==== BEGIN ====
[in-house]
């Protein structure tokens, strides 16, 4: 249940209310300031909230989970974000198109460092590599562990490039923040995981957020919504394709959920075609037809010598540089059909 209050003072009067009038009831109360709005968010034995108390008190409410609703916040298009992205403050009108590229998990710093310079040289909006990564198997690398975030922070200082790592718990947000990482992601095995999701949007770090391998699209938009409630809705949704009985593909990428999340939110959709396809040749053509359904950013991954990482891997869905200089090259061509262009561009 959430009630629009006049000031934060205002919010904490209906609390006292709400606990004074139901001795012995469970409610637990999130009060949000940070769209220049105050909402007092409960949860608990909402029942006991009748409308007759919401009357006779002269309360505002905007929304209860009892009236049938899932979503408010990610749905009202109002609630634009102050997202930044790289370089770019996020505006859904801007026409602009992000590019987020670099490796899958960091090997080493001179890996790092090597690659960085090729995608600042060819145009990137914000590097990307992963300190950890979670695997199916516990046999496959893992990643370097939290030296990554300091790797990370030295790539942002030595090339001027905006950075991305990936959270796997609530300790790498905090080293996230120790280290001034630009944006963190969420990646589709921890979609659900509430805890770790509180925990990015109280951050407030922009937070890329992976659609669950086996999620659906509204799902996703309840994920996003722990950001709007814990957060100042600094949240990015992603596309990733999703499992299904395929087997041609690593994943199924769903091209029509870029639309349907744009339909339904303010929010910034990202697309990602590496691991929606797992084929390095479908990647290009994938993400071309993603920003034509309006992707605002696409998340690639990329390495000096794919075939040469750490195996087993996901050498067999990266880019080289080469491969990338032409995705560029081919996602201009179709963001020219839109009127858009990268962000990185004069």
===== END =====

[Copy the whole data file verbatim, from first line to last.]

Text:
[in-house]
């Protein structure tokens, strides 16, 4: 249940209310300031909230989970974000198109460092590599562990490039923040995981957020919504394709959920075609037809010598540089059909 209050003072009067009038009831109360709005968010034995108390008190409410609703916040298009992205403050009108590229998990710093310079040289909006990564198997690398975030922070200082790592718990947000990482992601095995999701949007770090391998699209938009409630809705949704009985593909990428999340939110959709396809040749053509359904950013991954990482891997869905200089090259061509262009561009 959430009630629009006049000031934060205002919010904490209906609390006292709400606990004074139901001795012995469970409610637990999130009060949000940070769209220049105050909402007092409960949860608990909402029942006991009748409308007759919401009357006779002269309360505002905007929304209860009892009236049938899932979503408010990610749905009202109002609630634009102050997202930044790289370089770019996020505006859904801007026409602009992000590019987020670099490796899958960091090997080493001179890996790092090597690659960085090729995608600042060819145009990137914000590097990307992963300190950890979670695997199916516990046999496959893992990643370097939290030296990554300091790797990370030295790539942002030595090339001027905006950075991305990936959270796997609530300790790498905090080293996230120790280290001034630009944006963190969420990646589709921890979609659900509430805890770790509180925990990015109280951050407030922009937070890329992976659609669950086996999620659906509204799902996703309840994920996003722990950001709007814990957060100042600094949240990015992603596309990733999703499992299904395929087997041609690593994943199924769903091209029509870029639309349907744009339909339904303010929010910034990202697309990602590496691991929606797992084929390095479908990647290009994938993400071309993603920003034509309006992707605002696409998340690639990329390495000096794919075939040469750490195996087993996901050498067999990266880019080289080469491969990338032409995705560029081919996602201009179709963001020219839109009127858009990268962000990185004069």